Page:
Being promoted to manager is an honor and an exciting career step. However, soon after receiving the congratulatory messages, new managers are faced with the harsh reality that they won’t be able to tackle their workload if they try to take on every task that comes their way.
Time management is a skill that new managers must master if they don’t want to work 15-hour days. To minimize stress and prevent new manager burnout, here are several best practices to implement:
1. Realize that it’s okay to say “no.”
New managers are go-getters, so it’s tempting to say “yes” to any assignment that comes across the plate. However, if you bite off more than you can chew, you’ll have an ever-growing to-do list that you won’t be able to tackle. Before saying “yes,” managers should ask themselves if the task is mission critical to the organization. If not, don’t be afraid to say “no.”
2. Be selective with meetings.
If you’re not careful, your calendar can quickly fill up with meetings, leaving little time to accomplish your tasks. Before committing to a meeting, determine if it’s absolutely necessary to meet or if it’s a topic that can be efficiently addressed in an email. If you do determine that a meeting is necessary, use an agenda to keep the meeting on task.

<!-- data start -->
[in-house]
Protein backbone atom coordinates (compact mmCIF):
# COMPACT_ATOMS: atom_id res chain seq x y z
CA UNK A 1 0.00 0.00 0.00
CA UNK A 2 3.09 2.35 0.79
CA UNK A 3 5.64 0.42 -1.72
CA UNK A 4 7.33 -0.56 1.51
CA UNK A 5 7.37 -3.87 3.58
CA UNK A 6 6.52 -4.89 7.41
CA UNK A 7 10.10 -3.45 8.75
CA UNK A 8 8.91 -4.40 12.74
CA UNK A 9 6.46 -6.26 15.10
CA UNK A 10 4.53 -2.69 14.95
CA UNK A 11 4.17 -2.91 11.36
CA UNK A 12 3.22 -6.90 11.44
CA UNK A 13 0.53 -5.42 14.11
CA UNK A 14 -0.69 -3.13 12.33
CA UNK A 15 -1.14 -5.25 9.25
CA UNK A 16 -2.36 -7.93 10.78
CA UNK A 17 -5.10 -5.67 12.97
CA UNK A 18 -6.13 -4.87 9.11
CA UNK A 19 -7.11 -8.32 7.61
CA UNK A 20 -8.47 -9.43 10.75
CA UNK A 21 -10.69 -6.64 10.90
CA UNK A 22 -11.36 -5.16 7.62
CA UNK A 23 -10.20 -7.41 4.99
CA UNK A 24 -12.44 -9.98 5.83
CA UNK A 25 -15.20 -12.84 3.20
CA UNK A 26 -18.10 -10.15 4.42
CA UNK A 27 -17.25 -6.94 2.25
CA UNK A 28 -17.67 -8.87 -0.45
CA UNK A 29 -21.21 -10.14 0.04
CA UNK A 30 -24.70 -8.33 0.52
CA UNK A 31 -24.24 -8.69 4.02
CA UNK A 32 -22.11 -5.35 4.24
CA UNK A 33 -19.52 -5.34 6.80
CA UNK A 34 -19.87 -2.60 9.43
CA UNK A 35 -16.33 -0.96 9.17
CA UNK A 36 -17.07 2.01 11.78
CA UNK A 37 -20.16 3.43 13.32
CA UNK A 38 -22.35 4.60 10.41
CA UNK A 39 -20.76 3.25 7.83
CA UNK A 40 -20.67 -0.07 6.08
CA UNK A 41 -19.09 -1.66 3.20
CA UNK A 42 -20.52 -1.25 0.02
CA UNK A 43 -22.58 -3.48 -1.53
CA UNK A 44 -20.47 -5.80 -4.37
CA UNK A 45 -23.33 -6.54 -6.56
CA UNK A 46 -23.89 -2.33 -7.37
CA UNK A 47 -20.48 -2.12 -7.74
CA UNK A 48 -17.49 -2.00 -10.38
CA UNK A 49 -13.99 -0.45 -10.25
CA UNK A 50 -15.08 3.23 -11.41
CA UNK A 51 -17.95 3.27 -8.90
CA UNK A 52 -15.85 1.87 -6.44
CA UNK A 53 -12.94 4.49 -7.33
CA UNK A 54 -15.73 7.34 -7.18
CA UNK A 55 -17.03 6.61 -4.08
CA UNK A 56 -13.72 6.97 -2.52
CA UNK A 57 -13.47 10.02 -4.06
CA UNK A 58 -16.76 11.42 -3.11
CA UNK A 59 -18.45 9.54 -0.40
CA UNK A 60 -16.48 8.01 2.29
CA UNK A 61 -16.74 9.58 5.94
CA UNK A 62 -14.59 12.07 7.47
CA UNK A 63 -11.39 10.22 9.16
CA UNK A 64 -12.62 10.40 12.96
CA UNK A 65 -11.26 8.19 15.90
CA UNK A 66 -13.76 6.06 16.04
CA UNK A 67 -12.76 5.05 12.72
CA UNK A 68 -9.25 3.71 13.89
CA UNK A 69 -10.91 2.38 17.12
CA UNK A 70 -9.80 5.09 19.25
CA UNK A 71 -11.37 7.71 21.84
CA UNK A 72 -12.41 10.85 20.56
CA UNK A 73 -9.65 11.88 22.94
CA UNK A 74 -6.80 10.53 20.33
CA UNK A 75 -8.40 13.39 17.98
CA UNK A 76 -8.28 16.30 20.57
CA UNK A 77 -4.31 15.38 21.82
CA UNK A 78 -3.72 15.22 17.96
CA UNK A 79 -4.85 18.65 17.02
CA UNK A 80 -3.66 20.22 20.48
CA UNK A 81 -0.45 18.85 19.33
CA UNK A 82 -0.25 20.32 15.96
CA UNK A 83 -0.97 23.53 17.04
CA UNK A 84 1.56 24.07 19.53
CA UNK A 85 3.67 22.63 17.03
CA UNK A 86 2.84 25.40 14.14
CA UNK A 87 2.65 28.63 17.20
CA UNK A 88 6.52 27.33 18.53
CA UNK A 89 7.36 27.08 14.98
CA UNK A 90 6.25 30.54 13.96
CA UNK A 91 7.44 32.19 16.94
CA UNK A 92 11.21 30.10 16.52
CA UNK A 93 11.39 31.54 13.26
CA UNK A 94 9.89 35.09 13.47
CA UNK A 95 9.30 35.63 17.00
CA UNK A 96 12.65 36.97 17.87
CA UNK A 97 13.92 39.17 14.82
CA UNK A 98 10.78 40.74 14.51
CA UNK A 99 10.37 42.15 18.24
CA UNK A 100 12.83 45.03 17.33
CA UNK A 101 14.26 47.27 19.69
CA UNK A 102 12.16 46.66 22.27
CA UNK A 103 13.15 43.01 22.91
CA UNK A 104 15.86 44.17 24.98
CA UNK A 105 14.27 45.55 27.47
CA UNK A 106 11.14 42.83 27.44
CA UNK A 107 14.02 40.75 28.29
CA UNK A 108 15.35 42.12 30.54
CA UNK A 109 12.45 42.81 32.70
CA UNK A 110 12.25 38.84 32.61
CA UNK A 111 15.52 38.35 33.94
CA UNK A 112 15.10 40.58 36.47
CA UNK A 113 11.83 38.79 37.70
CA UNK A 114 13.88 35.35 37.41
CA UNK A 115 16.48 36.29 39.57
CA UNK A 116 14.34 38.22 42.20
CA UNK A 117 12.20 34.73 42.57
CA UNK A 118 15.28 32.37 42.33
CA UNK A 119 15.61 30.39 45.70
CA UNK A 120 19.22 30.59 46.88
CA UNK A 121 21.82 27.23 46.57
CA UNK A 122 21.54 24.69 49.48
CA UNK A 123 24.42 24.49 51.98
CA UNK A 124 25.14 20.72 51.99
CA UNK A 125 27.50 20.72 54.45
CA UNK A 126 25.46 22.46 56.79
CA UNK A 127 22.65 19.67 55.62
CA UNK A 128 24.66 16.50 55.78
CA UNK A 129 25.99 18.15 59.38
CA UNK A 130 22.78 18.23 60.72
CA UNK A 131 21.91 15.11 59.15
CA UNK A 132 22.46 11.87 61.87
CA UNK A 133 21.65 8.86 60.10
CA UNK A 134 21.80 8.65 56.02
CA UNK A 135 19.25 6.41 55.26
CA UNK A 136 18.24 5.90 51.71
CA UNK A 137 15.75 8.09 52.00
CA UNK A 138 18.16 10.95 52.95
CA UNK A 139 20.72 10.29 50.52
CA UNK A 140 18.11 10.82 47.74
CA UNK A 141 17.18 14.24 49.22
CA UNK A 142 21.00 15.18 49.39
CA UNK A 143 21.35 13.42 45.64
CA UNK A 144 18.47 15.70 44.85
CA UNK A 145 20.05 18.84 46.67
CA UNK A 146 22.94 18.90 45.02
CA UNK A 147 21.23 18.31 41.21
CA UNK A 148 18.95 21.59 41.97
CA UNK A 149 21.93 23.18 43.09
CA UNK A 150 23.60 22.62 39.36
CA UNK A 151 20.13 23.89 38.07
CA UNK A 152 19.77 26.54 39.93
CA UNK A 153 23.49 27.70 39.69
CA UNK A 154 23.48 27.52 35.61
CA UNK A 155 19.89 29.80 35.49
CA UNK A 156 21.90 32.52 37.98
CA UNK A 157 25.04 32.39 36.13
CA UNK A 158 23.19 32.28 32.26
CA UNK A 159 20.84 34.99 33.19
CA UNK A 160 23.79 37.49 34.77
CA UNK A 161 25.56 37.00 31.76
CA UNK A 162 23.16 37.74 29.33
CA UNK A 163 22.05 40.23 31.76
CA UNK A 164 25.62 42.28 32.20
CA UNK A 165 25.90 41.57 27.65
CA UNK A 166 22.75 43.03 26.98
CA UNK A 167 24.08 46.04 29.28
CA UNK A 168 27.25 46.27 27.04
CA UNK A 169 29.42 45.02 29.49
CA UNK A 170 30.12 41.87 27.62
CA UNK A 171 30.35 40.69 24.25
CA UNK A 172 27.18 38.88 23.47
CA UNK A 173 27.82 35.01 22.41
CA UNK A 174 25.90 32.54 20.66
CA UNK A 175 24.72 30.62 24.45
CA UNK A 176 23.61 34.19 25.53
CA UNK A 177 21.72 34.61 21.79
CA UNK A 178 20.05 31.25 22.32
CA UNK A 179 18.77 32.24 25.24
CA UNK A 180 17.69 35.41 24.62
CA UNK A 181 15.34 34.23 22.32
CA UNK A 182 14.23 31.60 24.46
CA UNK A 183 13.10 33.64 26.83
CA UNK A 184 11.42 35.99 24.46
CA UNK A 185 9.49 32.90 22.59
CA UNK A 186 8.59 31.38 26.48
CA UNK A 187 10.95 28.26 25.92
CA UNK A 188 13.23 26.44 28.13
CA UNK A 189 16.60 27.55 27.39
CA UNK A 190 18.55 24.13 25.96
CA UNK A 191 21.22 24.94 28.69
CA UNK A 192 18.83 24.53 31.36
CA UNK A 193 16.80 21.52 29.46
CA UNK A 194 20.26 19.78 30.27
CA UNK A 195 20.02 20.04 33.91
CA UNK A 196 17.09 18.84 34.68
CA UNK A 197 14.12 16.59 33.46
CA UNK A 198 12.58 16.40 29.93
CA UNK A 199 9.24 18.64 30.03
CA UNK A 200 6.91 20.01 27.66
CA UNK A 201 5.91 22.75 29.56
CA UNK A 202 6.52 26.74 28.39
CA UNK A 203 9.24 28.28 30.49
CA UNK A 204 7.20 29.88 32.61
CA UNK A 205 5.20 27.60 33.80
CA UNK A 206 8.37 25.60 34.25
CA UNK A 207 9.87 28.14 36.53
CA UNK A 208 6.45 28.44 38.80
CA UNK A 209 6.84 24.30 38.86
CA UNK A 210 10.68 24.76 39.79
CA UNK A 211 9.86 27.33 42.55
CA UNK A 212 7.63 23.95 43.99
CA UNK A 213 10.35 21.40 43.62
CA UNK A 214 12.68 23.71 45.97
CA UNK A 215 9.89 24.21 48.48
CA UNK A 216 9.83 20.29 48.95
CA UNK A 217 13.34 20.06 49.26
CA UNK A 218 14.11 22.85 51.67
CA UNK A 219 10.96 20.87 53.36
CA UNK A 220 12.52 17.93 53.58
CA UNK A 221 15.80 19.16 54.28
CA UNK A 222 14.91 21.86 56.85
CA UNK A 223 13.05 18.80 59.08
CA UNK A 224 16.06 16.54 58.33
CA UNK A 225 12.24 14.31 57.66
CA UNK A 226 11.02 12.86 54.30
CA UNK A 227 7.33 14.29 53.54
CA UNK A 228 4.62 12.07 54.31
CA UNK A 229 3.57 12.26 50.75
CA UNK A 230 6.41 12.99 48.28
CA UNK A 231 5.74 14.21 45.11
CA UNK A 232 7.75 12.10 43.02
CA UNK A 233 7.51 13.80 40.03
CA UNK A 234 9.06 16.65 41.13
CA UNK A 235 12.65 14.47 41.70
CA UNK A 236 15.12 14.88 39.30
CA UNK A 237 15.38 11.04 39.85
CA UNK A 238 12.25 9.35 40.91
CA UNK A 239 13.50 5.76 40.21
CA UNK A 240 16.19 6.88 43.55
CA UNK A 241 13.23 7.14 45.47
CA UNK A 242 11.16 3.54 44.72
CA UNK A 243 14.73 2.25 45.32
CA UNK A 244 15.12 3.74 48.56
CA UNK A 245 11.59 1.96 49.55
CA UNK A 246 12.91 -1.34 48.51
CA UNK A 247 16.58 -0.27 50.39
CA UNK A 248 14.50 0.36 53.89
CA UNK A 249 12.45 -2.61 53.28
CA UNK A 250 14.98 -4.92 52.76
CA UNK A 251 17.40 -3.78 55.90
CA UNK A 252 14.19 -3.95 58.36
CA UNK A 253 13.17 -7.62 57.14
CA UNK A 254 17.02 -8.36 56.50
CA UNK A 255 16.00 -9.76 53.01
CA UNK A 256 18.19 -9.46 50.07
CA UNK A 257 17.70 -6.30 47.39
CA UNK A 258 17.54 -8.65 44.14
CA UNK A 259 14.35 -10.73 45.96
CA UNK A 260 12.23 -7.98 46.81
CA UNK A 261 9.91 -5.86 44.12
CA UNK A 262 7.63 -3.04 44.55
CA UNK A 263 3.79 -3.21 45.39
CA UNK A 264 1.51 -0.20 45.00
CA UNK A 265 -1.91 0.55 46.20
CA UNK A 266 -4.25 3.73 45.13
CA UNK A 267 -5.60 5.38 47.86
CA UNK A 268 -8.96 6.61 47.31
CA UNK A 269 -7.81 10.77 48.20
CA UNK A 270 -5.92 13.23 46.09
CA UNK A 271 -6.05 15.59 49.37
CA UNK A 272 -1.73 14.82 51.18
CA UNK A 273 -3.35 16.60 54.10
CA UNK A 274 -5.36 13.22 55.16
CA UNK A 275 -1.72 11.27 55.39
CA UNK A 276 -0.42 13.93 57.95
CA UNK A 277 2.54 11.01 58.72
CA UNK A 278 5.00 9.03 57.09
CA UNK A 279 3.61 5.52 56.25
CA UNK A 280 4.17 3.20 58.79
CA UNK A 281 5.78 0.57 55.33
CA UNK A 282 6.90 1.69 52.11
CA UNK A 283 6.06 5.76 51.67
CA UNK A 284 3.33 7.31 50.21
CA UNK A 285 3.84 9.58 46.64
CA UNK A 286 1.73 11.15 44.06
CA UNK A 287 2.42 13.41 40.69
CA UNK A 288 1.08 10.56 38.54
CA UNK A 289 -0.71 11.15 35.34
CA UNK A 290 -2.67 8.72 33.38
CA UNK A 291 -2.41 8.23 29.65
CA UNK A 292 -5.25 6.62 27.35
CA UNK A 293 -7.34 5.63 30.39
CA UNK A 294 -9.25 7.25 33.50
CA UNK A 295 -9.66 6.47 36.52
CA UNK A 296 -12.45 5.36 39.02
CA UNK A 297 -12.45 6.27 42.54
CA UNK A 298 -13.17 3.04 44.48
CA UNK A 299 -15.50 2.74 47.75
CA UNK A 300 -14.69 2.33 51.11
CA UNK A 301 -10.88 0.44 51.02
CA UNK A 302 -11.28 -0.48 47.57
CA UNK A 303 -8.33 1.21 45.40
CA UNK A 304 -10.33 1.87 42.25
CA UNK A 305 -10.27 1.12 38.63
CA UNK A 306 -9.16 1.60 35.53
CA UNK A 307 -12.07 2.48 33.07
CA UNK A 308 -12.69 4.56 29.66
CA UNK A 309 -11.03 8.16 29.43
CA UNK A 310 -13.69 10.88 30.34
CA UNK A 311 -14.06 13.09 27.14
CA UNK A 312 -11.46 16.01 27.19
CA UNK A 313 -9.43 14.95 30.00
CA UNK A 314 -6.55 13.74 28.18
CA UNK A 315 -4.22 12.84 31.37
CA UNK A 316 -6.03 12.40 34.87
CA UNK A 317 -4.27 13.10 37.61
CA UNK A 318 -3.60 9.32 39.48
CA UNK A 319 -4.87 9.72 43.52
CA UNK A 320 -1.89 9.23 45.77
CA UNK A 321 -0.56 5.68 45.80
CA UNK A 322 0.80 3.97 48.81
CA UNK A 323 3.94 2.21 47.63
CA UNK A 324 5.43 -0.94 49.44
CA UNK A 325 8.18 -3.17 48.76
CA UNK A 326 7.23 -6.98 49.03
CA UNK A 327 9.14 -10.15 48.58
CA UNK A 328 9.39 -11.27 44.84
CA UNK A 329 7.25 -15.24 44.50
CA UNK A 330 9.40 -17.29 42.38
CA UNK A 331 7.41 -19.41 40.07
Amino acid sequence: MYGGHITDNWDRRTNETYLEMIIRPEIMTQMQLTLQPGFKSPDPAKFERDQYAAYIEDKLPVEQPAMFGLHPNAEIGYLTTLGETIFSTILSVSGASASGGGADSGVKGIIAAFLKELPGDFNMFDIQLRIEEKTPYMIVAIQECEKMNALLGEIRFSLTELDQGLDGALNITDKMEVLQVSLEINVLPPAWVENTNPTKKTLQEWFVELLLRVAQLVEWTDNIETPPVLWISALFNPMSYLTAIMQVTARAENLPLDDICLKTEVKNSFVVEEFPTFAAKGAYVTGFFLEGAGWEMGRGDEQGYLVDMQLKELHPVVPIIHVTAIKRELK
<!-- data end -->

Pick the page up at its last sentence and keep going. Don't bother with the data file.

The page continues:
3. Audit your calendar.
Productive managers use their calendars to help guide their days. The trouble is that new managers typically have few empty time slots on their calendars. If it’s been a while since you’ve cleaned up your calendar, take the time to do so periodically to determine if the tasks are truly the best use of your time or if someone else on your team is capable of handing them.
4. Don’t let your email inbox dictate your day.
The average employee receives 121 emails each day, and managers typically receive even more. Instead of taking care of tasks as they come through your inbox, make a point to only check your email at specific times throughout the day.
5. Delegate objectives.
Instead of delegating a bunch of tasks to your direct reports, hand off objectives. With this approach, your employees will take ownership for these responsibilities.
Embracing these best practices will prepare new managers to lead more effectively and minimize the risk of burnout.